With the first Stanley Cup rioter set to be sentenced – far away from the video cameras – the Crown is standing by its Riot TV strategy.
The first and only riot broadcast application was made in the case of Ryan Dickinson. The 20-year-old pleaded guilty last month to one count of participating in a riot and one count of breach of recognizance. His sentencing hearing began Tuesday and a decision is expected Thursday. The Crown wants a jail sentence of at least 15 months, while the defence is calling for no more than 12 months.
The Crown – following through on the government's Throne Speech pledge – pushed for Mr. Dickinson's sentencing to be broadcast. Prosecutors planned to make the same request at all sentencing proceedings and trials related to the June riot.
Judge Malcolm MacLean, however, dismissed the first application that was made. He said Monday that an amicus – an independent lawyer appointed to assist the courts with issues that the parties otherwise wouldn't address – was needed to assess the effects of cameras on witnesses and court staff, and to provide information on technology and costs.
Judge MacLean's decision prompted questions on why an amicus hadn't been appointed in the first place.
Neil MacKenzie, spokesman for the Criminal Justice Branch, said the Crown believed the application could be handled by a prosecutor alone.
"Going into the proceeding it was the Crown's perspective that the application could be dealt with without the necessity of an amicus being involved," he said Wednesday. "But the court obviously concluded that's something that would have assisted the court. We obviously respect the decision of the court in that regard."
When asked if the Crown made a mistake in its assessment, Mr. MacKenzie said no.
"The court had its own view with respect to the assistance of an amicus and the Crown took a different perspective," he said.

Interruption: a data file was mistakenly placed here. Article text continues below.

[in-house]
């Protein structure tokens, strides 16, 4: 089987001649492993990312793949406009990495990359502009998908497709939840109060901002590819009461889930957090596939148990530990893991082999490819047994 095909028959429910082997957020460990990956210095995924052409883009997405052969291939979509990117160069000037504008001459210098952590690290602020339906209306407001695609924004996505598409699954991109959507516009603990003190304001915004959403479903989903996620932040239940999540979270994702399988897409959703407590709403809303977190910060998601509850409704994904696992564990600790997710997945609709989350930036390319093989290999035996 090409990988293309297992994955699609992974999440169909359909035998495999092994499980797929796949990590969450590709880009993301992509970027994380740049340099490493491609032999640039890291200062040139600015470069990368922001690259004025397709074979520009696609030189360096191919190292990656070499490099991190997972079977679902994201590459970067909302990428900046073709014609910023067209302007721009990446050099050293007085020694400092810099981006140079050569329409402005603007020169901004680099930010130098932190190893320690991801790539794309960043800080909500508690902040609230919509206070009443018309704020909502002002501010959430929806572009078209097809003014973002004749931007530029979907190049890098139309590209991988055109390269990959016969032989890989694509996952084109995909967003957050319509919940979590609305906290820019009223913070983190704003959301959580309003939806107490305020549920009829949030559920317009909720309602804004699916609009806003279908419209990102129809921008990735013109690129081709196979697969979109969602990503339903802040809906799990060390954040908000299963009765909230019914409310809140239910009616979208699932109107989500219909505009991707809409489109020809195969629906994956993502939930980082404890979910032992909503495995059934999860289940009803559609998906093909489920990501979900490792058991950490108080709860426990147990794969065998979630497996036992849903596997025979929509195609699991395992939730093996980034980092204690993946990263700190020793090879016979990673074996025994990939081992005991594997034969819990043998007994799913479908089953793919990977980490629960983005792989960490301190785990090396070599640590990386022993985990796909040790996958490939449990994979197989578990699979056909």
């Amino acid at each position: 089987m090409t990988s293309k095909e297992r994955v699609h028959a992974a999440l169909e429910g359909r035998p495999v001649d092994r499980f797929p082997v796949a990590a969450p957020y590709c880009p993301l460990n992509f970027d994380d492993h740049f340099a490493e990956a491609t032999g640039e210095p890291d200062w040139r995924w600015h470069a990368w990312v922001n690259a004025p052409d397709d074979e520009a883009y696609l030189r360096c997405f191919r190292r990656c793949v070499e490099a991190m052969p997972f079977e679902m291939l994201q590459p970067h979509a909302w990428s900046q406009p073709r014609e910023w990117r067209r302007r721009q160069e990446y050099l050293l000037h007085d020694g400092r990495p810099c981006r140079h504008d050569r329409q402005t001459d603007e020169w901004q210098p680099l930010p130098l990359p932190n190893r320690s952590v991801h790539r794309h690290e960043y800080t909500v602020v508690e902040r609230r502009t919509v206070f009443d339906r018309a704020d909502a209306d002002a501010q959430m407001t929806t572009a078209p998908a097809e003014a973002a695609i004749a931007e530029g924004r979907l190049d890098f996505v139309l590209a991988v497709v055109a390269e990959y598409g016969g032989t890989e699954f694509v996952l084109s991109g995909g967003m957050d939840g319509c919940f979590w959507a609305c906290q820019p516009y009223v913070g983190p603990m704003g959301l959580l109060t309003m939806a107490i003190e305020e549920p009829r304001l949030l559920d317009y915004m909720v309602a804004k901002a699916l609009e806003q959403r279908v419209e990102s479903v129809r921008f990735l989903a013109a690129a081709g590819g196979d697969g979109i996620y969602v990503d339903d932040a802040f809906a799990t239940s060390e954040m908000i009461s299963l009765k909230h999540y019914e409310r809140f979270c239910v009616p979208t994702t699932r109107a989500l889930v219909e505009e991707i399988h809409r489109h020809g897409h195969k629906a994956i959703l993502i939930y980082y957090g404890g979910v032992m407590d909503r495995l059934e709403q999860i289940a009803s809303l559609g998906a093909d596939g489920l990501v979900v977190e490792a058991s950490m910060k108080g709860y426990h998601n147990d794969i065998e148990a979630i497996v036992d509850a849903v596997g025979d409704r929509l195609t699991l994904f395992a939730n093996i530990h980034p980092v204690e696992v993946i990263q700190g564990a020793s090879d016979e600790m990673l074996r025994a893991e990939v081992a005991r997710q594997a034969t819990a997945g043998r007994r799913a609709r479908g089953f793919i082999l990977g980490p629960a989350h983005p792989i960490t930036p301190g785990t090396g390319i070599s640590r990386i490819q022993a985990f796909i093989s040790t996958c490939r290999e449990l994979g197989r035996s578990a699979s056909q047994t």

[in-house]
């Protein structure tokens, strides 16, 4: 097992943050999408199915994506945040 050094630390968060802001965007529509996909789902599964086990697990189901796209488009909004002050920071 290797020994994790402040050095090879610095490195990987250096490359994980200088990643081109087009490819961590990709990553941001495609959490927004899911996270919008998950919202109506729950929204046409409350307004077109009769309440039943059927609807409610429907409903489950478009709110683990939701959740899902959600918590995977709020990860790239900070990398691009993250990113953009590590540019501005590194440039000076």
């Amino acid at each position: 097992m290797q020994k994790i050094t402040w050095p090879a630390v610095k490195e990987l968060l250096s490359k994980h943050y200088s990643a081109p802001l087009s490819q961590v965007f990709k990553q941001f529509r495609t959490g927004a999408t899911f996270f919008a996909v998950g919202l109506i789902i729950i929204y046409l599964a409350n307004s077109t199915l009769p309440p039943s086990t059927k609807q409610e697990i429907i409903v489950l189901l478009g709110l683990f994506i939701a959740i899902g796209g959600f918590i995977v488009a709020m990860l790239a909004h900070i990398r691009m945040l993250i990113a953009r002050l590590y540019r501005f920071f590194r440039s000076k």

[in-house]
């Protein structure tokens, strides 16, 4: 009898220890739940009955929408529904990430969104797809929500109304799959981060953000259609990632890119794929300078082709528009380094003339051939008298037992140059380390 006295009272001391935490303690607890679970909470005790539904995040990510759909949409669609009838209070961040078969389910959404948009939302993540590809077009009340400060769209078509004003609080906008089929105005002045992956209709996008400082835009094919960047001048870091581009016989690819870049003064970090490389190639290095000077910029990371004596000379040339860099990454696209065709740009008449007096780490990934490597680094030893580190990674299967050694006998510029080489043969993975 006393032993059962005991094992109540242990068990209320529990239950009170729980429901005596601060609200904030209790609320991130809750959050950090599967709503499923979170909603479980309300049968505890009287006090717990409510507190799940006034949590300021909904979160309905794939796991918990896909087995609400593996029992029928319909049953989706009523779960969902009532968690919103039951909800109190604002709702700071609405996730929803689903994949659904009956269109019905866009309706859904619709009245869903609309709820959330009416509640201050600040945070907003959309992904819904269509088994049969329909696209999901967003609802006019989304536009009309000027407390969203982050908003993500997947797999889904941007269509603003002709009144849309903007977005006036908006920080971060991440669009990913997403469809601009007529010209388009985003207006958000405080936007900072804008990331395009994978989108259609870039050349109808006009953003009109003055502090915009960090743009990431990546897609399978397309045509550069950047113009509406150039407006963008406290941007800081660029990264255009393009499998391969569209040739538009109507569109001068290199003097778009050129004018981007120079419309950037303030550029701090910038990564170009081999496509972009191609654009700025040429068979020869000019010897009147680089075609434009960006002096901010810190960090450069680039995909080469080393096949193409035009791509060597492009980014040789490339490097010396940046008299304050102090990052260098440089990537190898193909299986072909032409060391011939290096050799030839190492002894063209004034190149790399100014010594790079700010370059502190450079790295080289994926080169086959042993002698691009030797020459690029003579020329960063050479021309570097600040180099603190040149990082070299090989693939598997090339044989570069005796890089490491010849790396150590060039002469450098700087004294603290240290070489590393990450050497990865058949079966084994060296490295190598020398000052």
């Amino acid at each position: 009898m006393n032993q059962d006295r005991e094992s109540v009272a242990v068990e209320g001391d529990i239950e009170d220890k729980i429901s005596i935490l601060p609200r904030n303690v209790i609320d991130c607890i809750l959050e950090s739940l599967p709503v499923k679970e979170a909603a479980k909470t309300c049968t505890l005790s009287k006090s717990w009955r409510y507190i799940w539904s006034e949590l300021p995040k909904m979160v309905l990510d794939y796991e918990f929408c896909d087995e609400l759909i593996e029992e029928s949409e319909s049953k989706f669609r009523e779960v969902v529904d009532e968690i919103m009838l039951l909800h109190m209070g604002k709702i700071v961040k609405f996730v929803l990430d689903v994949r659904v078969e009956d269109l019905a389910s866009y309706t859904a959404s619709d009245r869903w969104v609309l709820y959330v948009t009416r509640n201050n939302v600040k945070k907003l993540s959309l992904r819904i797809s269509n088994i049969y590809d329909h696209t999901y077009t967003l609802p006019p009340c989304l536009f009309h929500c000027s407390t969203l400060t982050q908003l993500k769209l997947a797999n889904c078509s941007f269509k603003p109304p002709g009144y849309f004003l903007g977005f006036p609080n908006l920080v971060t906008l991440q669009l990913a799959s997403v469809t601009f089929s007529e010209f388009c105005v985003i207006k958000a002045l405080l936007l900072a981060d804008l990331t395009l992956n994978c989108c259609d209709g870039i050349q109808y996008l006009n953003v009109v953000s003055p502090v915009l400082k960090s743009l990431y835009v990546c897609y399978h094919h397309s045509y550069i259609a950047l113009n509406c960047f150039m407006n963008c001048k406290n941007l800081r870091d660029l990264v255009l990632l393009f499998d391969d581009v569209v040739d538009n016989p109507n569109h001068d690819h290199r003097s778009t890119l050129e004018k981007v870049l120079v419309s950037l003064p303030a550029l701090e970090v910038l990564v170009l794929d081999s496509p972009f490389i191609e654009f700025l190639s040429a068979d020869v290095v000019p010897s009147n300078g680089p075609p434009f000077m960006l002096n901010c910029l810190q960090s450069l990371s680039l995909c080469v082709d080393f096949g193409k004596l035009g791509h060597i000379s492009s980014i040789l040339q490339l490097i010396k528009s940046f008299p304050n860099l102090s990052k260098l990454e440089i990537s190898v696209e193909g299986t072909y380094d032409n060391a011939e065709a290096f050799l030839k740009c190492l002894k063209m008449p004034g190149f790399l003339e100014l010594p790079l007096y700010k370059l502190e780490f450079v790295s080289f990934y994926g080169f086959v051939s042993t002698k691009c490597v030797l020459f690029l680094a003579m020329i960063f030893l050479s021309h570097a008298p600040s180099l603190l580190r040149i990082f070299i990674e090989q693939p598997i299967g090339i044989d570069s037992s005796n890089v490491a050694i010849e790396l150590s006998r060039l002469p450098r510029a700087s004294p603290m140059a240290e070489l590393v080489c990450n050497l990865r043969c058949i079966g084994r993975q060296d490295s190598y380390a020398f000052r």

Leonard Krog, the NDP's justice critic, said that, to be fair, he didn't foresee the judge dismissing the application on those grounds. However, he said wanting an amicus was a logical position so all sides were represented.
Attorney-General Shirley Bond would not agree to be interviewed Wednesday.
Jason Tarnow, a lawyer representing a young woman charged with participating in the riot, said he too was surprised by the call for an amicus. "It never crossed my mind," he said. Mr. Tarnow had been keeping tabs on Mr. Dickinson's case so he could oppose the application when his own client's turn came up.
Premier Christy Clark vowed the morning after the riot to expose those involved to public view. Her government abruptly rescinded the broadcast order Monday night, a few hours after Judge MacLean's decision, despite the fact the first case was not binding on any others. Ms. Clark and Ms. Bond have said it became clear that pursuing the applications would delay cases.
Defence lawyers have made that claim for weeks. Mr. Krog cast doubt on the government's reasoning – he said the order was dropped because it became a political inconvenience.
"It gave them a tiny opening to try and escape further embarrassment," he said.
Mr. Tarnow agreed. "It was amateur hour," he said. "Something horrible happens to our city. The government, who's completely out of touch with our justice system, tries to gain politically off it. It just wasn't an appropriate suggestion."